Earlier this week, Twitter revealed the UK top trends list of 2012: top of the list came Boris Johnson dancing with the Prime Minister at the Olympic closing ceremony — a moment we’d probably rather forget. Amidst the Bullingdon Club membership and the shaggy blonde hair, will we ever learn to take Boris seriously? Here are five reasons why he deserves the Twitter accolade this year.
First, let’s remember exactly why he topped Twitter trends this year: the Olympics may have been geared to the future, but Boris’ dance moves certainly are not. Accompanied by Mr and Mrs Cameron, he became part of the spectacle at the Olympics closing ceremony by showcasing that awkward rock-side-to-side, swing-arms-back-and-forth motion that your dad was always so proud of. Thank God the above clip is only six seconds long.
During the Olympics, Boris was featured as a “special guest” for the 320m zip wire in Victoria Park, London. It was all fine and dandy — that is, until he ground to an awkward halt halfway through his journey. He was left dangling in the air for a good five minutes, waving his Union Jack flags and trying to hide his discomfort. He was probably nursing his bruised behind — not to mention his ego — for weeks afterwards.
Boris was on particularly good form in his appearance on the David Letterman show back in June; this YouTube clip features two golden blunders, as he starts off claiming that America is “the proudest creation of London”, then argues that the Americans are fatter than us Brits. Well, he’s not wrong. And at least he’s sticking up for our side of the pond, eh?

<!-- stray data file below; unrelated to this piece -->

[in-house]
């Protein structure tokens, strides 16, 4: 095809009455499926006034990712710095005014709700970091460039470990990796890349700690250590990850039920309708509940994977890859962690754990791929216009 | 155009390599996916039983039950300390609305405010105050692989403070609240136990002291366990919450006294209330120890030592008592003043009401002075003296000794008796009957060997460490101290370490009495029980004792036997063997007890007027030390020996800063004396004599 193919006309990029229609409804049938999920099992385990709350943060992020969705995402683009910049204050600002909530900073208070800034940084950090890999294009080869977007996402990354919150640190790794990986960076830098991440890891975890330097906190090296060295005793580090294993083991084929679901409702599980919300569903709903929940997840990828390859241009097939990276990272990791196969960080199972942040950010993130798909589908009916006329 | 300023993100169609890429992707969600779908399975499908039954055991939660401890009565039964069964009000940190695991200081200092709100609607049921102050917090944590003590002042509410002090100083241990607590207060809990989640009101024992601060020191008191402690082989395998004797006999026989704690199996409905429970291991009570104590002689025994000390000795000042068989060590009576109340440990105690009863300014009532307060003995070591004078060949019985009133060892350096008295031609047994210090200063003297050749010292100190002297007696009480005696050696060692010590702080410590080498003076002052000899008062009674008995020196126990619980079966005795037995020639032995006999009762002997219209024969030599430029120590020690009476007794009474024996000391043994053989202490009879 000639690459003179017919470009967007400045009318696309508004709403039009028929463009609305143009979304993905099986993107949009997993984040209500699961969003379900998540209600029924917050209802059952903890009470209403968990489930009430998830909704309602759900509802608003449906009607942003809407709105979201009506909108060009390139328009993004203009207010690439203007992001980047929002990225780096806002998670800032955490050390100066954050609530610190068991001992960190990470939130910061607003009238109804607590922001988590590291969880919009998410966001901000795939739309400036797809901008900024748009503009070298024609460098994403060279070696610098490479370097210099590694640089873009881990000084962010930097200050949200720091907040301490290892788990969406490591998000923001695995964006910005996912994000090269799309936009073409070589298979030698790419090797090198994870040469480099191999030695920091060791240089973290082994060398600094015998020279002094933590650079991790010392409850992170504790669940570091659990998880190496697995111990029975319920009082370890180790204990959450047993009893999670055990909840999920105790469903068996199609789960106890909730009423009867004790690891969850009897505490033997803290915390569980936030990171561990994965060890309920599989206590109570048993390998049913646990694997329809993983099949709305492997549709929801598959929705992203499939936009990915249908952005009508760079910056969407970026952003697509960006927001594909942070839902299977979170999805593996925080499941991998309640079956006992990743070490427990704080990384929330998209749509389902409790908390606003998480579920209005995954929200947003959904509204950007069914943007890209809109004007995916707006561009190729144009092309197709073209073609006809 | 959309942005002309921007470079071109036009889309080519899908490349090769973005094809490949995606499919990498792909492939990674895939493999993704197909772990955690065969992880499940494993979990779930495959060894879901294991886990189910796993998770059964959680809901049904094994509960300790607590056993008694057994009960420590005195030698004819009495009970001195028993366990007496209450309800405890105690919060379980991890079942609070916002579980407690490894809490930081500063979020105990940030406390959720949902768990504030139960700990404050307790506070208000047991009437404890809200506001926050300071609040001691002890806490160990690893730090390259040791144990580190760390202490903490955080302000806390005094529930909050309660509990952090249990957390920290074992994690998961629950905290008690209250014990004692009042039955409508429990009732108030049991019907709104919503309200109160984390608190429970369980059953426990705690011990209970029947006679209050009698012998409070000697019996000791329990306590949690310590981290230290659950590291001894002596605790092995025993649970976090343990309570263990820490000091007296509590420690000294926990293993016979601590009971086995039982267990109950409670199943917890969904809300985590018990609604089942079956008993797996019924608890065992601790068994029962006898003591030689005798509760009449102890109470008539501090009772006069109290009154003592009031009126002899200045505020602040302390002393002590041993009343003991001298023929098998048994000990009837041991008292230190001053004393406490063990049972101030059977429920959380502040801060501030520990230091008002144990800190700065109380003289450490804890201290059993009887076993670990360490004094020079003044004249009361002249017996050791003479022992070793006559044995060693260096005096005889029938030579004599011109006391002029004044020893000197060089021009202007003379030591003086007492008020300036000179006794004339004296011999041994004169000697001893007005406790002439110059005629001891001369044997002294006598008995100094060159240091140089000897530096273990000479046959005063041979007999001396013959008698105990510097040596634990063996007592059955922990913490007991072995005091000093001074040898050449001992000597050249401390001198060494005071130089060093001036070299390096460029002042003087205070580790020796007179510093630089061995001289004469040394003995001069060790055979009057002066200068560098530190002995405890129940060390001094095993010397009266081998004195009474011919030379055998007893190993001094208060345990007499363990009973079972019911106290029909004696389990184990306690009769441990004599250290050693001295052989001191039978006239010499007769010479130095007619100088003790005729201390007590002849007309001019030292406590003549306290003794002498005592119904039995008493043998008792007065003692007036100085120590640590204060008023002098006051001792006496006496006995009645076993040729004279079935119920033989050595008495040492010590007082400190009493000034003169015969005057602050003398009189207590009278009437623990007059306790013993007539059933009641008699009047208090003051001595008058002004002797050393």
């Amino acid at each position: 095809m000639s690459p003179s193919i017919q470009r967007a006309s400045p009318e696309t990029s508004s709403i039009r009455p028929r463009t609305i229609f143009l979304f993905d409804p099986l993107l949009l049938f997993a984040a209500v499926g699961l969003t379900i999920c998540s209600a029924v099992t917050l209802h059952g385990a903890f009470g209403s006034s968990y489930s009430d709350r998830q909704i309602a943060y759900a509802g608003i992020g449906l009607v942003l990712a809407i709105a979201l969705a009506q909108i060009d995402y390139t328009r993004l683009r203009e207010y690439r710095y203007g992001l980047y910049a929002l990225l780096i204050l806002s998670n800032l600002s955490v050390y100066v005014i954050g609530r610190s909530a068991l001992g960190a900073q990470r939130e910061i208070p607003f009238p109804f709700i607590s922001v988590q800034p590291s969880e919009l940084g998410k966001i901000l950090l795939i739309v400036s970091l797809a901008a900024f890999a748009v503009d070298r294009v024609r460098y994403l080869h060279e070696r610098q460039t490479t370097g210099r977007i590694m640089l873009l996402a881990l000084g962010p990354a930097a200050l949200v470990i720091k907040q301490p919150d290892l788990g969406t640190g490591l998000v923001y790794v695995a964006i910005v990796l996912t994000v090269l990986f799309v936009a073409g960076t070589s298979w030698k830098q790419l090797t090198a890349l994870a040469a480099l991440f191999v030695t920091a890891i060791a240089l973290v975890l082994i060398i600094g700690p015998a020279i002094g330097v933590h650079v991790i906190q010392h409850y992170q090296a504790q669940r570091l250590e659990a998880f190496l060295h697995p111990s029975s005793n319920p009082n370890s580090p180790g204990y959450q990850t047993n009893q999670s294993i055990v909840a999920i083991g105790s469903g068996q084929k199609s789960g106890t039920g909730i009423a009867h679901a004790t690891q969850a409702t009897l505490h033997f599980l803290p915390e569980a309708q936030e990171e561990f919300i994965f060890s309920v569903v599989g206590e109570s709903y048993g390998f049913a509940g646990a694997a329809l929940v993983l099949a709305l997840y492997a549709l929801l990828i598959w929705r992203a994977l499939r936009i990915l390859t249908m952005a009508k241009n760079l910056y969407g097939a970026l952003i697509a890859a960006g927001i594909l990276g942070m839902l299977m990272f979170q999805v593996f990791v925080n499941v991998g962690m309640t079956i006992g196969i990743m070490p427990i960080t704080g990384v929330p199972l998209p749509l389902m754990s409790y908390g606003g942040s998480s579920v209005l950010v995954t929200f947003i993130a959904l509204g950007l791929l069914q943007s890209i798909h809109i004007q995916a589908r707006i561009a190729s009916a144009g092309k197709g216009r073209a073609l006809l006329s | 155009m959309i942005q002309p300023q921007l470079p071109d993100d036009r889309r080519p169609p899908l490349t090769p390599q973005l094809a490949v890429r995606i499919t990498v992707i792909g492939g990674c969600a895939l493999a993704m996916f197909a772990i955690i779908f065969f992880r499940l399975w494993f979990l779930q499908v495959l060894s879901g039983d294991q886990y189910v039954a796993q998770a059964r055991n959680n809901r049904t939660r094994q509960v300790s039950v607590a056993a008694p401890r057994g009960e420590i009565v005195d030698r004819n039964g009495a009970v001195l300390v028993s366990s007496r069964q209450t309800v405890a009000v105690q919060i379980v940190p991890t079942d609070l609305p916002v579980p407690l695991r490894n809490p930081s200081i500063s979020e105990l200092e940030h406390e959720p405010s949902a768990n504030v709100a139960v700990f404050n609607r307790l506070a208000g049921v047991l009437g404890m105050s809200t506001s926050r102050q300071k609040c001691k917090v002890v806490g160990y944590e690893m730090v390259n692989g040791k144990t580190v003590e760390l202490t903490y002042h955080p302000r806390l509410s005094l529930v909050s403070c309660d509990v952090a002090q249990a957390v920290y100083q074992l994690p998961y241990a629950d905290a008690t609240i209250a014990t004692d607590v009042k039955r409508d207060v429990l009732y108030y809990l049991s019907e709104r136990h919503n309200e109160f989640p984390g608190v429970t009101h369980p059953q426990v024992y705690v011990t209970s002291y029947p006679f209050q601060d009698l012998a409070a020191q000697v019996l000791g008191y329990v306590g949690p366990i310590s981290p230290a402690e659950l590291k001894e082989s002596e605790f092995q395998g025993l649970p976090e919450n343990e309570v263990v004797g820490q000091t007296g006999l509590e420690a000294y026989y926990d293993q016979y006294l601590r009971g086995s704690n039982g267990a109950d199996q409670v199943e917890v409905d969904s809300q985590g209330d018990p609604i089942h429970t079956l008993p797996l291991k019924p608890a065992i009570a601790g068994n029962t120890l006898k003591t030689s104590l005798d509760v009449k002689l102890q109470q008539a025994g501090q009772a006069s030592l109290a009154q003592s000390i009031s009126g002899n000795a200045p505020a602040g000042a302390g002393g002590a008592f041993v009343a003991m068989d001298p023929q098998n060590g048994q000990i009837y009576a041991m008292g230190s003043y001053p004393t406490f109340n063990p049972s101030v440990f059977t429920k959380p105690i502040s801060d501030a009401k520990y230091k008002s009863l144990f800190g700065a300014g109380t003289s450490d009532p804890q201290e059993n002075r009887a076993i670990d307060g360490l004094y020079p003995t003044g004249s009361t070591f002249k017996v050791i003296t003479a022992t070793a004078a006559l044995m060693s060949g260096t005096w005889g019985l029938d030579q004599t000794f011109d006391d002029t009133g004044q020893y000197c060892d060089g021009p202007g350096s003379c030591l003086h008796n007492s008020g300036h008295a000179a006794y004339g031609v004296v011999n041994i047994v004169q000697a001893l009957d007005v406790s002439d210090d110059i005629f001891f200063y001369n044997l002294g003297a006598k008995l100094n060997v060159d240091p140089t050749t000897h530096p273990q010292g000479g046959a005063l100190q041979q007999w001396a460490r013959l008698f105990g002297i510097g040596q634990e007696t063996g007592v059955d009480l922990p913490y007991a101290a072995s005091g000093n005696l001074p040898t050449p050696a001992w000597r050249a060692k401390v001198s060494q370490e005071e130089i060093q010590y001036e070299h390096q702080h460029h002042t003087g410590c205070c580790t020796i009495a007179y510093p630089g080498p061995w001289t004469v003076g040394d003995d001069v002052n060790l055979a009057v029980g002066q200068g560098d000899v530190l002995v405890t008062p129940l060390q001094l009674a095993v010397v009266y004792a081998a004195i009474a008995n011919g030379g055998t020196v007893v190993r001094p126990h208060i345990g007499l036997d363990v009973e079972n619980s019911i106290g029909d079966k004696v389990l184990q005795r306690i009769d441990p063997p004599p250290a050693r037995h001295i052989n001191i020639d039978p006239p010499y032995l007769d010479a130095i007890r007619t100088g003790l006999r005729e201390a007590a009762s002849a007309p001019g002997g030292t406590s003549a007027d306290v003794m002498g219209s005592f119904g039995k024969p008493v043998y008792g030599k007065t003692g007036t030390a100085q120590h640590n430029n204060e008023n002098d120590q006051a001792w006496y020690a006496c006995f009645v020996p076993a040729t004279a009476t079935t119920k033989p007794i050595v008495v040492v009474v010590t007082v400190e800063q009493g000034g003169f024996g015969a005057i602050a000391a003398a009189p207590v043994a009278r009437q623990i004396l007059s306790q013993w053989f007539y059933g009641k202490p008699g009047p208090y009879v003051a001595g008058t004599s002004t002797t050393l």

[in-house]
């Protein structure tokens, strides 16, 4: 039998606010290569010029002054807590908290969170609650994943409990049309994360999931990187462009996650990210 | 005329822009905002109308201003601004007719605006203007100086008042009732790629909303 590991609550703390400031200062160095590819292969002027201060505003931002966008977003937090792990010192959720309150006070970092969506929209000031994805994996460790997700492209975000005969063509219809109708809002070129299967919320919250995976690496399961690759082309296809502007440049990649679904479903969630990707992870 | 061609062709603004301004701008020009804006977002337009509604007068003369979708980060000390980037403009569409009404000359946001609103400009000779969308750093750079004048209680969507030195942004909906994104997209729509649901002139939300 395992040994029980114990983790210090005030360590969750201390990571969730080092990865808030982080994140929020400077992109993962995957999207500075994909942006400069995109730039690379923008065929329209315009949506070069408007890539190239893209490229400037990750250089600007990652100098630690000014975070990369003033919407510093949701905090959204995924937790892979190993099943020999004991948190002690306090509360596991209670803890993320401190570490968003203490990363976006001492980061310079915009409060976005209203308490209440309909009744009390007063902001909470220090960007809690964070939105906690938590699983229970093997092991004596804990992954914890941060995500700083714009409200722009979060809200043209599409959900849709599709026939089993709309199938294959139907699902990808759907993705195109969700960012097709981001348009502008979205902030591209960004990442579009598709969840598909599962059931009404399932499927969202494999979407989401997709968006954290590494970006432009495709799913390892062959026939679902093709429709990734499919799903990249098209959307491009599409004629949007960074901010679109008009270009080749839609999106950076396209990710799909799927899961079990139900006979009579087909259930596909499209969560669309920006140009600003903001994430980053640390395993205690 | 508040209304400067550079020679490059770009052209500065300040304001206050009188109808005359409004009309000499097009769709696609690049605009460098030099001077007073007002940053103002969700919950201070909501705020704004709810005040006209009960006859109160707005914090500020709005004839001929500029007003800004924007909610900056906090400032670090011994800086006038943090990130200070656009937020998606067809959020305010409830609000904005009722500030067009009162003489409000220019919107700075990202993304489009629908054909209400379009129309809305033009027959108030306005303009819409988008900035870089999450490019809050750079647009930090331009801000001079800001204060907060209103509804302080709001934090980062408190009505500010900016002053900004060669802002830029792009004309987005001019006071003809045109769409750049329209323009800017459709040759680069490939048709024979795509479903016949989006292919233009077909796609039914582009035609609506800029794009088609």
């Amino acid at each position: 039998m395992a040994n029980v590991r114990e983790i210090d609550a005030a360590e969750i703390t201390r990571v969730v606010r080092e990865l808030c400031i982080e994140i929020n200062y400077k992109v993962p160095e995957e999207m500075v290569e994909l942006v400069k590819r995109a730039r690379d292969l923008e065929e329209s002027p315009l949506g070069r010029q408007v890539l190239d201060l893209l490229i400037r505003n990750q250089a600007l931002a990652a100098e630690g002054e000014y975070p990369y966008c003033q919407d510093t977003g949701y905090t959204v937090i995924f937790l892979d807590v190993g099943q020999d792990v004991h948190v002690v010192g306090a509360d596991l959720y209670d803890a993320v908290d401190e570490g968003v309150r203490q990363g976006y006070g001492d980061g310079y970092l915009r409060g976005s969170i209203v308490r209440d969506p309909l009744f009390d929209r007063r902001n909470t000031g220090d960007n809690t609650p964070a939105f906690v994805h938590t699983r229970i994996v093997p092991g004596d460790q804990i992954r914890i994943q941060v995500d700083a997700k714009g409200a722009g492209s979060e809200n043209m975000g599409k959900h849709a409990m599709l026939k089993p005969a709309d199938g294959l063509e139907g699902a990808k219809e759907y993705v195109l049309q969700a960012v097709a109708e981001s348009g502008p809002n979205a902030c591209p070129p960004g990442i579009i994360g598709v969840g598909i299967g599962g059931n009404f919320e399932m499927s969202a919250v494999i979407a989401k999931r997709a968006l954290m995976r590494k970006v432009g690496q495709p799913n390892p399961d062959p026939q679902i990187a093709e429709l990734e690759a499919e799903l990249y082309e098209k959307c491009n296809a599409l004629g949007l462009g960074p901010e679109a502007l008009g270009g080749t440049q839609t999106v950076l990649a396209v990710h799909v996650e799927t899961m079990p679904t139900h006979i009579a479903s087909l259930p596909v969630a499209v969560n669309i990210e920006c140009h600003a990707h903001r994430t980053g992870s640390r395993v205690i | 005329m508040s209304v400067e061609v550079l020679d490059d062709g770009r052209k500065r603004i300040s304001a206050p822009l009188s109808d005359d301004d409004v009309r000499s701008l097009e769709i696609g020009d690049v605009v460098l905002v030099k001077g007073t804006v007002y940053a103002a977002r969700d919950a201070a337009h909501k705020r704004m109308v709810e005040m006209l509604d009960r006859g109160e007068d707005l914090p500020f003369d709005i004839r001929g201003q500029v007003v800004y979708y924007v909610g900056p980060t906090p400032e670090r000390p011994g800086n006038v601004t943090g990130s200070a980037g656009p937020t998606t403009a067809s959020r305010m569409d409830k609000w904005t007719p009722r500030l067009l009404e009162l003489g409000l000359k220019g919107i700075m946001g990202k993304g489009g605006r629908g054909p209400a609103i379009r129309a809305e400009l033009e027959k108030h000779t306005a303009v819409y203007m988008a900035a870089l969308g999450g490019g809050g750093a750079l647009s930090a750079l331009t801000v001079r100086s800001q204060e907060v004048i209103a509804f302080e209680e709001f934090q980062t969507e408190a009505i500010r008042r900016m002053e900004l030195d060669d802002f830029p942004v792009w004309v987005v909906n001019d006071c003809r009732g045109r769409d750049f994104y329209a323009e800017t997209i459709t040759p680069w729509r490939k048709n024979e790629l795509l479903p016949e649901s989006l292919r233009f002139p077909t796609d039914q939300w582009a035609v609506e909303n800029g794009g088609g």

… Oh wait, he hates half of us too. We get that you’re the Mayor of London, Boris, but that doesn’t mean you get to backstab every other British city. True as his scathing comments may be, a little tact would not have gone amiss here:
Boris on Portsmouth: “Here we are in one of the most depressed downs in southern England, a place that is arguably too full of drugs, obesity, underachievement and Labour MPs.”
Boris on Liverpool: “They see themselves whenever possible as victims, and resent their victim status, yet at the same time they wallow in it. Part of this flawed psychological state is that they cannot accept that they might have made any contribution to their misfortunes, but seek rather to blame someone else for it, thereby deepening their sense of shared tribal grievance against the rest of society.”
Ouch. In the end he received a well-deserved “kick in the pants“ from then-Tory leader Michael Howard, who sent him to Liverpool on an apologetic pilgrimage.
In his Telegraph column, the mayor named 20 “jolly good” reasons to be cheerful about the Games — number 19 of which caused a bit of a stir. But really, how did he expect us to take, “As I write these words there are semi-naked women playing beach volleyball in the middle of the Horse Guards Parade … They are glistening like wet otters”? There’s a thin line between witty and pervy, and he’s hurtling in the latter direction with this one.
Love him or hate him, Boris has provided some fantastic entertainment over the years, and long may he continue to endear (and embarrass) us. As he himself once said, “There are no disasters, only opportunities. And, indeed, opportunities for fresh disasters.”